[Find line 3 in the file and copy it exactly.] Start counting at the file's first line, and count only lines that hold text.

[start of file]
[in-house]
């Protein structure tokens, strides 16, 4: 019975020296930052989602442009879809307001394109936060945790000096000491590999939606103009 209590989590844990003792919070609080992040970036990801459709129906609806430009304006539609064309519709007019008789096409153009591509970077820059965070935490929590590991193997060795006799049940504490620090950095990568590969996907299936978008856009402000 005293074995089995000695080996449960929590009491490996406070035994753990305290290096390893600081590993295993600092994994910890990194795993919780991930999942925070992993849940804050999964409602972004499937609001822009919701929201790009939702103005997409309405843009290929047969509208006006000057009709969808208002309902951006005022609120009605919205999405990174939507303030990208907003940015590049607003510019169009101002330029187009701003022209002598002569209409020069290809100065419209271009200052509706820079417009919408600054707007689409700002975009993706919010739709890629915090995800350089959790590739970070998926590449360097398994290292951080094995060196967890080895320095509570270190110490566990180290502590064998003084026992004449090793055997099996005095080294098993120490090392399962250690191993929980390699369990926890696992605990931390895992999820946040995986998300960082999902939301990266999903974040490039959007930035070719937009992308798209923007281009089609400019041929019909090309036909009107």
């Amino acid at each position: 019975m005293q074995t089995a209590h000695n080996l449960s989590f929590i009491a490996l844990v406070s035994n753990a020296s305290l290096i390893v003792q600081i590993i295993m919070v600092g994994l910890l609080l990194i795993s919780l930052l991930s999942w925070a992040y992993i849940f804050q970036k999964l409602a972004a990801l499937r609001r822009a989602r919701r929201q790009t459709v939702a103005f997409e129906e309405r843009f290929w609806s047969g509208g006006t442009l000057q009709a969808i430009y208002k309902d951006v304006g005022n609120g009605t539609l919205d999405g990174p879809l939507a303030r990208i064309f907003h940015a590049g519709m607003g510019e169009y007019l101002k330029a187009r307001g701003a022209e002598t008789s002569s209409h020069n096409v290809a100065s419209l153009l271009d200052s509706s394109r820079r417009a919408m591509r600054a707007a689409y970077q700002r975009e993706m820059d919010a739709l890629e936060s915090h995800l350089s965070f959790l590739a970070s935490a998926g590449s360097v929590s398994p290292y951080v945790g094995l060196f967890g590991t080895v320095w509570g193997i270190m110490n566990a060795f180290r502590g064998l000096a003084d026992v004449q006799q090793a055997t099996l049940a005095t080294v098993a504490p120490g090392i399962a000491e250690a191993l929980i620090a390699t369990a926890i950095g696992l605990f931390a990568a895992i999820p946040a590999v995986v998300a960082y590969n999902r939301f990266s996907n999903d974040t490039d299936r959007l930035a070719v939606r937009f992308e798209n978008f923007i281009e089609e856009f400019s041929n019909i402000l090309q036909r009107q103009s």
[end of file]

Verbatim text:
């Amino acid at each position: 019975m005293q074995t089995a209590h000695n080996l449960s989590f929590i009491a490996l844990v406070s035994n753990a020296s305290l290096i390893v003792q600081i590993i295993m919070v600092g994994l910890l609080l990194i795993s919780l930052l991930s999942w925070a992040y992993i849940f804050q970036k999964l409602a972004a990801l499937r609001r822009a989602r919701r929201q790009t459709v939702a103005f997409e129906e309405r843009f290929w609806s047969g509208g006006t442009l000057q009709a969808i430009y208002k309902d951006v304006g005022n609120g009605t539609l919205d999405g990174p879809l939507a303030r990208i064309f907003h940015a590049g519709m607003g510019e169009y007019l101002k330029a187009r307001g701003a022209e002598t008789s002569s209409h020069n096409v290809a100065s419209l153009l271009d200052s509706s394109r820079r417009a919408m591509r600054a707007a689409y970077q700002r975009e993706m820059d919010a739709l890629e936060s915090h995800l350089s965070f959790l590739a970070s935490a998926g590449s360097v929590s398994p290292y951080v945790g094995l060196f967890g590991t080895v320095w509570g193997i270190m110490n566990a060795f180290r502590g064998l000096a003084d026992v004449q006799q090793a055997t099996l049940a005095t080294v098993a504490p120490g090392i399962a000491e250690a191993l929980i620090a390699t369990a926890i950095g696992l605990f931390a990568a895992i999820p946040a590999v995986v998300a960082y590969n999902r939301f990266s996907n999903d974040t490039d299936r959007l930035a070719v939606r937009f992308e798209n978008f923007i281009e089609e856009f400019s041929n019909i402000l090309q036909r009107q103009s």